Yourwellness Magazine Takes a Closer Look at Workaholism

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With actor Daniel Radcliffe taking time off due to his being a workaholic, Yourwellness Magazine explored how workaholism can impact other areas of wellbeing.

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Former Harry Potter star Daniel Radcliffe has announced he’s taking a break from acting as his ‘workaholic’ attitude is taking its toll on his health, The Daily Star reported September 22nd. The article, “Exhausted workaholic Daniel Radcliffe taking time out,” noted that fans have been worried about Radcliffe ever since he was pictured leaving a performance of West End show The Cripple Of Inishmaan looking worn out and confused. Radcliffe commented, ‘I do need a break – doing Cripple was amazing but the last month was slightly exhausting. I’ve got three weeks off in October and I’m going to bum around New York and see some shows. I need to get some proper down time, I do need time off but the truth is I’m a workaholic.’ (http://www.dailystar.co.uk/showbiz/rehab/340219/Exhausted-workaholic-Daniel-Radcliffe-taking-time-out)

With this in mind, Yourwellness Magazine took a closer look at the negative side of workaholism. According to Yourwellness Magazine, ‘Workaholism is an unfortunate bi-product of corporate culture, and yet remains a relatively unacknowledged condition. Whilst it is associated with work-related behaviour, it can also drastically affect an individual’s personal life and physical health and is a significant barrier to wellbeing. Workaholics can become pre-occupied with work to the point of obsession, making it very difficult to have close relationships with people in their family and social lives, as well as being unable to re-charge from the many hours they spend at work, which within their psychological space is virtually permanent.’ (http://www.yourwellness.com/2012/12/fighting-anxiety-and-depression-at-work/#sthash.jn0p4KMB.dpuf)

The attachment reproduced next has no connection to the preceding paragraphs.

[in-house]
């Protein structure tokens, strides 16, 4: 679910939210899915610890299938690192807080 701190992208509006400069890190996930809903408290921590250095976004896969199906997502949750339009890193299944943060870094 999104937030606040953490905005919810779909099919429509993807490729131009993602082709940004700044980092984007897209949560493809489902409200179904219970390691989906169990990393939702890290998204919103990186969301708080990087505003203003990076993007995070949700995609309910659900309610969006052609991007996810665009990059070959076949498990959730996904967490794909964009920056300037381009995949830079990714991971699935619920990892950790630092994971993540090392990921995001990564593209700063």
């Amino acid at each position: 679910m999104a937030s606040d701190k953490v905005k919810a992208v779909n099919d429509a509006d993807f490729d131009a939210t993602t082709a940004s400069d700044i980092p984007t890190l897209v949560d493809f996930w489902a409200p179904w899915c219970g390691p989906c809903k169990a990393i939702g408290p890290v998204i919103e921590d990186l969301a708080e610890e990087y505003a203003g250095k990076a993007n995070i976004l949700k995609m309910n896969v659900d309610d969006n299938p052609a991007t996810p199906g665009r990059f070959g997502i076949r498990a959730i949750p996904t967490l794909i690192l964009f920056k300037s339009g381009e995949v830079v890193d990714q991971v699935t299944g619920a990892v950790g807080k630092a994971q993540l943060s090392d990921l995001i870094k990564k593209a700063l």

Yourwellness Magazine explained that whilst workaholics are relentless in their pursuit of excellence and perfection, they are likely to be consumed with ideas that they are never “good enough”, which can plunge people suffering from the condition into a vicious psychological circle. Yourwellness Magazine commented that the work and corporate-culture is increasingly characterised by target and quota-driven “multi-tasking”, which means workaholics often get rewarded by working for long hours. However a high quantity of work output does not necessarily mean it is of high quality and these supposedly herculean efforts will eventually become unsustainable due to an erosion of mental and physical health and the collapse of personal relationships.

To find out more, visit the gateway to living well at http://www.yourwellness.com.

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Michael Kitt
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